It's a familiar scene in various parts of the valley, immigrants standing along the street waiting for someone to drive by and hire them for day labor. For Chandler, the scenario is a touchy one. Many of these immigrants don't cause problems, but some do. Immigrants harassing teenage girls on their way too and from school led the city to target illegal immigrants in a roundup back in 1997. About 500 suspected illegal immigrants were arrested with the help of immigration, but in the process, dozens of Americans citizens or legal immigrants felt harassed by police, which caused major headlines and headaches for the city. It's been eight years since the roundup and immigrants loitering along the streets is still a concern, only this time a more practical solution was put in place. Tucked away off Arizona Avenue, south of downtown Chander is a day labor center. It's not run by the city, but by a church. Pastor Jose Gonzalez overseas it.

>>Jose Gonzales:
The center is here to serve the worker. It was specifically built to serve the workers. We provide all of the services to keep them healthy and safe. We give them water, bathrooms, a place to stay in the shade out of the hot sun. We give them breakfast every single day. All of these services are provided free of charge. It isn't cost them anything. We don't ask for anything. We provide all of these services for the workers.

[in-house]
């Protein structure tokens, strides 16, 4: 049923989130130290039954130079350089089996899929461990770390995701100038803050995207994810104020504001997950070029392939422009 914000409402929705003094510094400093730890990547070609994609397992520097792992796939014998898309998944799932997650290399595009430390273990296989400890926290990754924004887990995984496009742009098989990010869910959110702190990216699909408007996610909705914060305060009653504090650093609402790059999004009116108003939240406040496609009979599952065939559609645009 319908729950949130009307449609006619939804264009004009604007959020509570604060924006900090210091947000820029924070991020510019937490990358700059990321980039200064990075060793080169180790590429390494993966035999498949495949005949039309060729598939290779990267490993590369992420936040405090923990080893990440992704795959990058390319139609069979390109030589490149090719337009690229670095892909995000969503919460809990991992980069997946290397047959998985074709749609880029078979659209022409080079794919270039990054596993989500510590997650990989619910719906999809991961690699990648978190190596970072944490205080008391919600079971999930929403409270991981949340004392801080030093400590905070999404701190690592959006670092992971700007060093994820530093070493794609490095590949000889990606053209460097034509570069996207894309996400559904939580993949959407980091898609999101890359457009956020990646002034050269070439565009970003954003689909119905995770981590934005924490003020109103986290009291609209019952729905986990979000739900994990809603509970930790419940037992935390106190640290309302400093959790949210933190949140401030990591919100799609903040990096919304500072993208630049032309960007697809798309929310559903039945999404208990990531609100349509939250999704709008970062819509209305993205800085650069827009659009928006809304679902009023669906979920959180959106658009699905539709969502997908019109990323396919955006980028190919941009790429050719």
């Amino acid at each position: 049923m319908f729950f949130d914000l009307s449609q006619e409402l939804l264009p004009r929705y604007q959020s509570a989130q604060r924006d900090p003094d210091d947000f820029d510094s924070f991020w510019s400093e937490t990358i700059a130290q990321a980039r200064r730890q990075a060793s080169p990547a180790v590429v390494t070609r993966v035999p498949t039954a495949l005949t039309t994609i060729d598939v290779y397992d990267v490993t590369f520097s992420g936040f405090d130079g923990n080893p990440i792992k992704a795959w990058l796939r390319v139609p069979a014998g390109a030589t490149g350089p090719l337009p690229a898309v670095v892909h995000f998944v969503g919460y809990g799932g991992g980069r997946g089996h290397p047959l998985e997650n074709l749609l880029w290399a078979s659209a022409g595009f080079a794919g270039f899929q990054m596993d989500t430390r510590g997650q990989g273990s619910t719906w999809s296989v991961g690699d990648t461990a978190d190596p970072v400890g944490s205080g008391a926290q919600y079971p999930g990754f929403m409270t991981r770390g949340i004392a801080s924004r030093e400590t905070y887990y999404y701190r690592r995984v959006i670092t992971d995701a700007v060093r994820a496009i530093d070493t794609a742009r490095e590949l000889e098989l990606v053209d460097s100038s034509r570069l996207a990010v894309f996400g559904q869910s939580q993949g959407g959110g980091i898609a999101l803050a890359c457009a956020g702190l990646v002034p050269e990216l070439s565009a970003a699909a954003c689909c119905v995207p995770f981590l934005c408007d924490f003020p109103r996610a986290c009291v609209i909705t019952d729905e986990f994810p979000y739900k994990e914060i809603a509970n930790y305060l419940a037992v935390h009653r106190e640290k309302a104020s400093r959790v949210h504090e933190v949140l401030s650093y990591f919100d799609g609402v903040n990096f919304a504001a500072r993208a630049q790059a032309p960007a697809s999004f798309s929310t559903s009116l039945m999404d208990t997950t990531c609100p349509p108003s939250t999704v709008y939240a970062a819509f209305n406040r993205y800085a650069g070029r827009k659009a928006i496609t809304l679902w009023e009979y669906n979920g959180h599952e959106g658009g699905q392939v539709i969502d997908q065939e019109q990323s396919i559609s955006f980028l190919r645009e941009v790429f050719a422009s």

>> Paul Atkinson:
At 10:30 in the morning, there are only three men waiting for jobs. Gonzalez says 25 to 30 men show up daily at 5:00 in the morning and most are hired by 7 a.m. The Jose Gonzales s and the person who hires them are asked to sign contracts, stipulating the kind of work, the hours and how much they will be paid.

>>Jose Gonzales:
This is good for the community, a good service for the workers, because they will also have the security that they will be paid a fair wage. You talk to the people on street, you will hear many of them say that they weren't paid enough, or that they just weren't even paid. Some of the workers had said they get paid in little tight rolls of money and on the outside it will have a $5 or $10 bill and when they open it up, there are only $1 bills on the inside where there should have been five or ten dollar bills.

>>: Paul Atkinson:
Rosales says hiring a laborer from the center is safer. Many Jose Gonzales s aren't here for long.

>> Jose Gonzales :
For Chandler, I think it's basically a city that people come through. Normally people don't complain about illegal immigrants because the majority are going to other states. They don't stay permanently in Chandler. The ones that stay here are few.

>> Paul Atkinson:
There is no doubt that Day Labor Center fills a role in Chandler. Several nearby business owners "Horizon" talked with said it hasn't talked with the number of immigrants waiting for work along the streets, but they also haven't had as many problems with them.